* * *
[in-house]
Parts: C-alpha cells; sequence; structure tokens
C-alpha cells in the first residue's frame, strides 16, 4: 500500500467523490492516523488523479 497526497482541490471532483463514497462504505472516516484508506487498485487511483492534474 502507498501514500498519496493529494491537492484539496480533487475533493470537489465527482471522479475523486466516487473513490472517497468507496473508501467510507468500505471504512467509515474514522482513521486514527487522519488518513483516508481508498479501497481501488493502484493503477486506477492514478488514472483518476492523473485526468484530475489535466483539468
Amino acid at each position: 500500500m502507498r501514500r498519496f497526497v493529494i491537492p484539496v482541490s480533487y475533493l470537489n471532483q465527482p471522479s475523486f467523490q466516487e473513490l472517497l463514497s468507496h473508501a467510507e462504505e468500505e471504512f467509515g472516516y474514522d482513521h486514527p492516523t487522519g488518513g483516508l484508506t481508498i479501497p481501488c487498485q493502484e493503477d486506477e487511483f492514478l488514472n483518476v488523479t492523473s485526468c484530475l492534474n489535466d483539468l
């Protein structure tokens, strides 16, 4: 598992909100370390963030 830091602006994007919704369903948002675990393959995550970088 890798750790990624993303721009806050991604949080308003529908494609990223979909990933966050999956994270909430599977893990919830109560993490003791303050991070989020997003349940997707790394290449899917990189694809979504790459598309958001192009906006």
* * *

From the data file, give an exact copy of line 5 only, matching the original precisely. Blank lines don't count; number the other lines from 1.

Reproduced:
């Protein structure tokens, strides 16, 4: 598992909100370390963030 830091602006994007919704369903948002675990393959995550970088 890798750790990624993303721009806050991604949080308003529908494609990223979909990933966050999956994270909430599977893990919830109560993490003791303050991070989020997003349940997707790394290449899917990189694809979504790459598309958001192009906006």